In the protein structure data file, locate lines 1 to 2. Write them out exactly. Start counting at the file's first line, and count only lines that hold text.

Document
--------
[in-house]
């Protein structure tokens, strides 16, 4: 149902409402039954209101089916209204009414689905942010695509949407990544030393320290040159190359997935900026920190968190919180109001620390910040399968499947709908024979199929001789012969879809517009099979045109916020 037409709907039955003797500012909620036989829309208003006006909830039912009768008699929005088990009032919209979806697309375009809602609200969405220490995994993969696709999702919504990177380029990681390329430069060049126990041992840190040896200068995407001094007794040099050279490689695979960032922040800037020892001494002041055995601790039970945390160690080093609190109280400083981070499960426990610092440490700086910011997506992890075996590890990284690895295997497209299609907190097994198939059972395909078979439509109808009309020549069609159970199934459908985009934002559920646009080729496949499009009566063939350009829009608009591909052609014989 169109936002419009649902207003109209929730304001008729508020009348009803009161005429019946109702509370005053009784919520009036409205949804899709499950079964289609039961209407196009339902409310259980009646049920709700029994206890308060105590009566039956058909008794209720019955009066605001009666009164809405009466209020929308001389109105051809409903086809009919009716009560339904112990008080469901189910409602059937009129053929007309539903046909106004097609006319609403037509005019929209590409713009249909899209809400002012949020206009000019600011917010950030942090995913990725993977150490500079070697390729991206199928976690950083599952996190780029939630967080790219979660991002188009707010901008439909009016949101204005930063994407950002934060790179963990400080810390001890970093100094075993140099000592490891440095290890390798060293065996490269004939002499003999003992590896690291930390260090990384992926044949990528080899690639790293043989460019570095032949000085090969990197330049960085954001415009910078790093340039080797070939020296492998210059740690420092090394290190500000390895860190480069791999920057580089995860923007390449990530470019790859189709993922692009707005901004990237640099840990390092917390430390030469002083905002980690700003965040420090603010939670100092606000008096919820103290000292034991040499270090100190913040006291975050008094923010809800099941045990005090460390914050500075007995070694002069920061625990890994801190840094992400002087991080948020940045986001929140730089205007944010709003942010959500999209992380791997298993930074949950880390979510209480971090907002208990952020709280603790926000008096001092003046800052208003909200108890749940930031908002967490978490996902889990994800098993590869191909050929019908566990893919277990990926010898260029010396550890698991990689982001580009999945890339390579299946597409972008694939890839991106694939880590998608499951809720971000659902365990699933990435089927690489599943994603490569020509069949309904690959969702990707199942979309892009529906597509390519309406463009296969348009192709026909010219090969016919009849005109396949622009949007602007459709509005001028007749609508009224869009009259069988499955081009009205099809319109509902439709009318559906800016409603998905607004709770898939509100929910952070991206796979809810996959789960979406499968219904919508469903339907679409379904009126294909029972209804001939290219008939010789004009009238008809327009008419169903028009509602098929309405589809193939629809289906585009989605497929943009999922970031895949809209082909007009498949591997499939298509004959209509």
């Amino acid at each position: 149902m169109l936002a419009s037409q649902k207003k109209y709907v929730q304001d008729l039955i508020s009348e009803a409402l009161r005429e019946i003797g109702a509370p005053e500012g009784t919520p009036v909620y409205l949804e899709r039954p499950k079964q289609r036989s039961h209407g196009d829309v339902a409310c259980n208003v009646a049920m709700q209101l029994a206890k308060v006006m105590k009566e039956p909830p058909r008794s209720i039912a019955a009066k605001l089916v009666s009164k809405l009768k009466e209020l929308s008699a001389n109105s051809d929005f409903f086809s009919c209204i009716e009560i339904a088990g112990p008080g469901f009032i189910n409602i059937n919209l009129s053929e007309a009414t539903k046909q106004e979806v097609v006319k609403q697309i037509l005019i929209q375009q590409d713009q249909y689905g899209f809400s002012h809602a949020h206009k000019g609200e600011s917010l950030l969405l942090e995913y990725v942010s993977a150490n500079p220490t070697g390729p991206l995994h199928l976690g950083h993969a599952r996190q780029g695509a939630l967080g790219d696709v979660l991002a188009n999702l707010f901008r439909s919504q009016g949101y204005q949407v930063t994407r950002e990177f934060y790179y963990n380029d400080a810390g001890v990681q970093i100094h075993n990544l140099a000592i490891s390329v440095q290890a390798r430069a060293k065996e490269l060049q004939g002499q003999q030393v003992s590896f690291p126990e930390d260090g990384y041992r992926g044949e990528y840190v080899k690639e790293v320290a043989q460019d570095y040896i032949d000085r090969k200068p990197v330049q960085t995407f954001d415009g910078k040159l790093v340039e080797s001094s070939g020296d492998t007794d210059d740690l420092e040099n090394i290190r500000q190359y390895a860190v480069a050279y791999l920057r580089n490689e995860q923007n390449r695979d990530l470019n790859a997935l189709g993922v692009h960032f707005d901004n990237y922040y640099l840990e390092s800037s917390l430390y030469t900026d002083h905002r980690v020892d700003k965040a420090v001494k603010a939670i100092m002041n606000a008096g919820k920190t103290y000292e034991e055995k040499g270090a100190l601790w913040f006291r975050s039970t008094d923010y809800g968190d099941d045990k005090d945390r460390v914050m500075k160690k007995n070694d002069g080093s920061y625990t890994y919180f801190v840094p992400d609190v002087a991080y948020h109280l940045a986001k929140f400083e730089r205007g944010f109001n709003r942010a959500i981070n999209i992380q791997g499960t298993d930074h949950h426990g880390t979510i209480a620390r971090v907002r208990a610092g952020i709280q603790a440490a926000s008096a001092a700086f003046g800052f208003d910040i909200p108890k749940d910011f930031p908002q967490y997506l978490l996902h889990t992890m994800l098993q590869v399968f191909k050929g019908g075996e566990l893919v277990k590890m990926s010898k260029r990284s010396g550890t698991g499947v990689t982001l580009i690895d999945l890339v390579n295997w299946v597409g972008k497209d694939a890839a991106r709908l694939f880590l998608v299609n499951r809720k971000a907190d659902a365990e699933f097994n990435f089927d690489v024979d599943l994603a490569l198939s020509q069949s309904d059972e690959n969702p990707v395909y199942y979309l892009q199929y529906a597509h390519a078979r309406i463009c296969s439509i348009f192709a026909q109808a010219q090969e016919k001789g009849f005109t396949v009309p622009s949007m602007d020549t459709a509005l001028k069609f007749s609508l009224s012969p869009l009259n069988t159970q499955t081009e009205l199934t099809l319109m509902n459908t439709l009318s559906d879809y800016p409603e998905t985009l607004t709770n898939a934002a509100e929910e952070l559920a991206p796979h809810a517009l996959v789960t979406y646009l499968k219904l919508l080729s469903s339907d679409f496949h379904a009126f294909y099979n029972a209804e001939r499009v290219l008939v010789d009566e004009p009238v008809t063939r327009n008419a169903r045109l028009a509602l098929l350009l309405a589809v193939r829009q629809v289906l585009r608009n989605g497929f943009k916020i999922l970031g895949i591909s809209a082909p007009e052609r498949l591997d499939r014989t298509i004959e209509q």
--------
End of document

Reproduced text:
[in-house]
């Protein structure tokens, strides 16, 4: 149902409402039954209101089916209204009414689905942010695509949407990544030393320290040159190359997935900026920190968190919180109001620390910040399968499947709908024979199929001789012969879809517009099979045109916020 037409709907039955003797500012909620036989829309208003006006909830039912009768008699929005088990009032919209979806697309375009809602609200969405220490995994993969696709999702919504990177380029990681390329430069060049126990041992840190040896200068995407001094007794040099050279490689695979960032922040800037020892001494002041055995601790039970945390160690080093609190109280400083981070499960426990610092440490700086910011997506992890075996590890990284690895295997497209299609907190097994198939059972395909078979439509109808009309020549069609159970199934459908985009934002559920646009080729496949499009009566063939350009829009608009591909052609014989 169109936002419009649902207003109209929730304001008729508020009348009803009161005429019946109702509370005053009784919520009036409205949804899709499950079964289609039961209407196009339902409310259980009646049920709700029994206890308060105590009566039956058909008794209720019955009066605001009666009164809405009466209020929308001389109105051809409903086809009919009716009560339904112990008080469901189910409602059937009129053929007309539903046909106004097609006319609403037509005019929209590409713009249909899209809400002012949020206009000019600011917010950030942090995913990725993977150490500079070697390729991206199928976690950083599952996190780029939630967080790219979660991002188009707010901008439909009016949101204005930063994407950002934060790179963990400080810390001890970093100094075993140099000592490891440095290890390798060293065996490269004939002499003999003992590896690291930390260090990384992926044949990528080899690639790293043989460019570095032949000085090969990197330049960085954001415009910078790093340039080797070939020296492998210059740690420092090394290190500000390895860190480069791999920057580089995860923007390449990530470019790859189709993922692009707005901004990237640099840990390092917390430390030469002083905002980690700003965040420090603010939670100092606000008096919820103290000292034991040499270090100190913040006291975050008094923010809800099941045990005090460390914050500075007995070694002069920061625990890994801190840094992400002087991080948020940045986001929140730089205007944010709003942010959500999209992380791997298993930074949950880390979510209480971090907002208990952020709280603790926000008096001092003046800052208003909200108890749940930031908002967490978490996902889990994800098993590869191909050929019908566990893919277990990926010898260029010396550890698991990689982001580009999945890339390579299946597409972008694939890839991106694939880590998608499951809720971000659902365990699933990435089927690489599943994603490569020509069949309904690959969702990707199942979309892009529906597509390519309406463009296969348009192709026909010219090969016919009849005109396949622009949007602007459709509005001028007749609508009224869009009259069988499955081009009205099809319109509902439709009318559906800016409603998905607004709770898939509100929910952070991206796979809810996959789960979406499968219904919508469903339907679409379904009126294909029972209804001939290219008939010789004009009238008809327009008419169903028009509602098929309405589809193939629809289906585009989605497929943009999922970031895949809209082909007009498949591997499939298509004959209509």